We focused on term stillbirths because the institution of antepartum testing for the presence of risk factors is not without consequence. Antepartum testing is associated with false-positive results, which may lead to further unnecessary testing or delivery. In the case of preterm gestations, antepartum testing to prevent stillbirth could lead to iatrogenic preterm delivery, which would be undesirable.
Advanced maternal age by itself has been identified as a significant risk factor for stillbirth at term and the benefits and risks of routine antepartum testing on the basis of maternal age alone has been explored.20 Fretts et al11 studied both maternal age and parity as predictors of unexplained fetal death in the McGill Obstetrical Neonatal Database data set. The authors found that nulliparous women aged 35 years and older had a 3.3-fold increase in the risk of unexplained fetal death compared with women younger than 35 years of age. The odds ratio for maternal age 40 years and older was 3.7. Their conclusion was that compared with no testing, a policy of weekly antepartum testing beginning at 37 weeks of gestation in otherwise low-risk women aged 35 years and older, with induction of labor for women with abnormal test results, would result in a reduction in unexplained fetal deaths.
In our study, the absolute risk of stillbirth in women with maternal age older than 35 years old (1.3 per 1,000) was lower than in the Fretts et al study. The lower rate in our study is likely because we were able to control for a large number of covariates as a result of the large number of antepartum stillbirths in our cohort. Thus, maternal age older than 35 years by itself was associated with a relatively low risk of stillbirth. This low risk may not apply to women older than 40 years old because of the small number of women older than 40 years old reaching term in our cohort. Only when maternal age was combined with other risk factors such as African-American race and BMI greater than 30 mg/m2 did the risk of stillbirth approach a level similar to that of a woman with prepregnancy diabetes or chronic hypertension. In addition, there is no evidence that by performing antepartum fetal testing the occurrence of stillbirth will be averted because the mechanism associated with advanced maternal age is unknown and may be unrelated to the detection of placental insufficiency.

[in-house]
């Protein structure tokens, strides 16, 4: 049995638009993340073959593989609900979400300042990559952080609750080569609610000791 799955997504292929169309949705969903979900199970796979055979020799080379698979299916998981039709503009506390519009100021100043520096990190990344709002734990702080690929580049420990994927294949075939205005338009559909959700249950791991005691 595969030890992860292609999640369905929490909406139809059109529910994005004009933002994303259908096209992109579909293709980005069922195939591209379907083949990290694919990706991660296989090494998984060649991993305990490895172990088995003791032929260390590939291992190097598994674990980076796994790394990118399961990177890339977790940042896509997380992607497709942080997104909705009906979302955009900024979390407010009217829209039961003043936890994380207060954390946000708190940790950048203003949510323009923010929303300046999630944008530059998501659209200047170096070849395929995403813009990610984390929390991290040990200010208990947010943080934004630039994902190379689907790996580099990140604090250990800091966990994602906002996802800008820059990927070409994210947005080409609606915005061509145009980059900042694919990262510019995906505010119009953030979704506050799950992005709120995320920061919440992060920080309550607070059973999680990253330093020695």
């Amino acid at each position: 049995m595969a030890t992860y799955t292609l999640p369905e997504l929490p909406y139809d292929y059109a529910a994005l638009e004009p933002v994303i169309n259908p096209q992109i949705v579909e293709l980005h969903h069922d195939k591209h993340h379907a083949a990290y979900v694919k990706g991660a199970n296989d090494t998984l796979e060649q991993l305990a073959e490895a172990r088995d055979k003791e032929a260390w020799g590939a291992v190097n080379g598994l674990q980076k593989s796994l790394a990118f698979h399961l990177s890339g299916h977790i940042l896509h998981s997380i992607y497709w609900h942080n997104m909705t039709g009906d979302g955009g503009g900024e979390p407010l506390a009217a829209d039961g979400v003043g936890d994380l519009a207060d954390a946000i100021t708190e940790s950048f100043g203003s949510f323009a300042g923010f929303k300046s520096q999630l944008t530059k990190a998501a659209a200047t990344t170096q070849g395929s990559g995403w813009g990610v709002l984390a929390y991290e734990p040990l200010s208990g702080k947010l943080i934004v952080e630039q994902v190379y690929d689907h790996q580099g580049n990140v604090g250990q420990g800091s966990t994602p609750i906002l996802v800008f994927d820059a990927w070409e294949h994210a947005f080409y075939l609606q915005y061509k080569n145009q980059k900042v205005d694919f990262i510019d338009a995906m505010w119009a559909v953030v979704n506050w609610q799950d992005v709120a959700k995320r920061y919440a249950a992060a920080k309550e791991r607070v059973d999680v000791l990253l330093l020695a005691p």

The ability of individual risk factors of race, parity, advanced maternal age (35–39 years old) and BMI to predict term stillbirth is poor, and this holds true even when these factors are combined. Our results do not support routine antenatal surveillance at term for any of these risk factors when present in isolation. Among multiparous women, previous preterm birth and previous cesarean delivery are risk factors for antepartum stillbirth. If a risk scoring system can be developed to identify women at the highest risk for stillbirth, interventions such as antepartum fetal surveillance with earlier delivery if indicated may be performed to prevent the occurrence of this devastating outcome.